Teaching Peace & Justice

Paths to peace, inclusion, equality, and compassion for all.

Are you really what you wear?

Are You Really What You Wear?

From our popular Visual Learning series, use this photo to push your perception of Iran's people.

 

 


This Marine Biologist Taught at Occupy Camps. Now She’s Written Curriculum to Inspire Students to Action.
by Morgan Wright
Middle school and high school students constantly hear about the many challenges our society faces—from fracking to police shootings to corporatization. What they don’t hear enough about is what they can do to make their world better.
How #FergusonSyllabus Helps Teachers Discuss Police, Racism, and History
by Liz Pleasant
“Teachers are better prepared because #FergusonSyllabus created a space for exchange among educators about best practices and materials for illustrating the best and worst of our democracy.”
The Knotted Line
by Jing Fong
Get your students ready for an imaginative ride through history. The Knotted Line uses interactive media and over 50 paintings—representing historic and future events from 1495 to 2025—to explore the relationship between freedom and incarceration in America.
"Digital Empathy" Middle School Winner Bowie Shreiber
by Bowie Shreiber
Bowie Shreiber is a student at Readington Middle School in Whitehouse Station, New Jersey. He read and responded to the YES! Magazine article, "How the Real Teens Behind 'The Fault in Our Stars' Are Bringing Empathy to the Internet," by Christopher Zumski Finke. Read Bowie's essay that tells how he was able to brave the excruciating world suck stress of baseball tryouts and find awesome.
"Digital Empathy" High School Winner Ally S.
by Ally S.
Ally S. is a student at a high school in northern Virginia. She read and responded to the YES! Magazine article, "How the Real Teens Behind 'The Fault in Our Stars' Are Bringing Empathy to the Internet," by Christopher Zumski Finke. Read Ally's essay that tells how she found the strength to cope with mental illness through the support of the same Nerdfighter online community.
"Digital Empathy" College Winner Shannon Hickey
by Shannon Hickey
Shannon Hickey, a student at Birmingham-Southern College in Birmingham, Alabama, read and responded to the YES! Magazine article, "How the Real Teens Behind 'The Fault in Our Stars' Are Bringing Empathy to the Internet," by Christopher Zumski Finke. Read Shannon's essay about the solace and awesome she found on the Internet as a queer trans Catholic kid, and her desire to spread that acceptance to younger people experiencing suckiness.
"Digital Empathy" Powerful Voice Winner Tori Gardner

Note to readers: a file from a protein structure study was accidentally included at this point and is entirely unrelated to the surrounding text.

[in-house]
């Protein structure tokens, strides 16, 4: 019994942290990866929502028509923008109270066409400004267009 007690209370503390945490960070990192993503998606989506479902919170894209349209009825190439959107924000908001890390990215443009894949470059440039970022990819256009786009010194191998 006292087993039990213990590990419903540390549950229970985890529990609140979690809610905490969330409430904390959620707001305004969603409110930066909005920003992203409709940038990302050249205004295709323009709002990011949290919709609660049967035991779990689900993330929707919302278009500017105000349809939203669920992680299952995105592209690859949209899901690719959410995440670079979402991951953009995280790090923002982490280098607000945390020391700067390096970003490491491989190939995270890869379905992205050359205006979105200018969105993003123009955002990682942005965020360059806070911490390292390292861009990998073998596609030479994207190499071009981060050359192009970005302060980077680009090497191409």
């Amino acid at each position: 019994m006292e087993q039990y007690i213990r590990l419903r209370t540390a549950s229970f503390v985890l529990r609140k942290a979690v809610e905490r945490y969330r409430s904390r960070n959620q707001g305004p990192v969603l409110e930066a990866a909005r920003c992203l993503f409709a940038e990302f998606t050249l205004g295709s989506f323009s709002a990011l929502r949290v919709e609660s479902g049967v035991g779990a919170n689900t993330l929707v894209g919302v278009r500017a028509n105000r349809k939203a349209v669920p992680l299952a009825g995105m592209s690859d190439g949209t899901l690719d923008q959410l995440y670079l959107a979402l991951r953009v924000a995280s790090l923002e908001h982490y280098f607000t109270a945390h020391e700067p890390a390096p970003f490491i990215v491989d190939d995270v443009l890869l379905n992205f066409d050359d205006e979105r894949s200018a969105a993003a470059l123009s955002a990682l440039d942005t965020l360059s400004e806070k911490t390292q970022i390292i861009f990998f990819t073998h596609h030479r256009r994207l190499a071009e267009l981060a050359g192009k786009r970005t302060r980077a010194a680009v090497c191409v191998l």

by Tori Gardner
Tori Gardner is a student at Shawnee Mission Horizons High School in Mission, Kansas. She read and responded to the YES! Magazine article, "The Real Teens Behind 'The Fault in Our Stars' Are Bringing Empathy to the Internet," by Christopher Zumski Finke. Read Tori's essay that reveals the unexamined misogyny of the Internet, and what we can do to fight against it.
Christopher Zumski Finke's Response to "Digital Empathy" Essay Winners
by Christopher Zumski Finke
Christopher Zumski Finke responds to the winners of the Fall 2014 "Fault in Our Stars" essay competition.
"Digital Empathy" Literary Gems
by Jing Fong
We received many powerful essays for the Fall 2014 Writing Competition. Though not every participant can win the contest, we'd like to share some excerpts that caught our eye.
Visual Learning: Heart and Sole
by Jim McGowan
This Visual Learning lesson will get your students to think about prisoners—the uniforms prisoners wear and the most effective ways to prepare for their transition back into society.
The Danger of Silence
When he was a kid, slam poet and teacher Clint Smith once gave up speaking for Lent. He found that his silence allowed his classmates to be bullied—and that he must use his voice speak up for truth and justice.
Reflections on Poverty with "Nikki-Rosa" Poem
by Jing Fong
Nikki Giovanni's poem, "Nikki-Rosa" reflects on Giovanni's living with poverty—what she had, more than what she lacked. The poem, with accompanying Def Jam video and ReadWriteThink lesson will help students develop their understanding of poverty, explore their childhood experiences, and write about these reflections in a poem.
Fania Davis' Response to "Restorative Justice" Essay Winners
by Fania Davis
Fania Davis, co-founder and executive director of Restorative Justice for Oakland Youth, responds to the winners of the Spring 2014 "Restorative Justice" essay competition.
Media Resources to Empower Young People from What Kids Can Do
by Jing Fong
What Kids Can Do uses digital, print, and broadcast media to showcase the power youth can achieve when they are taken seriously. Check out writing curricula, stories, and other powerful learning resources that give voice to the opinions and talents of young people, particularly those compromised by poverty, race, and language.
Why Women's Stories Matter
by Jing Fong
March is Women's History Month. In this New York Times Learning Network lesson plan, students examine their school curriculum and personal experiences on reading stories about and by women. Through this analysis, they will deepen their understanding of why women's stories matter.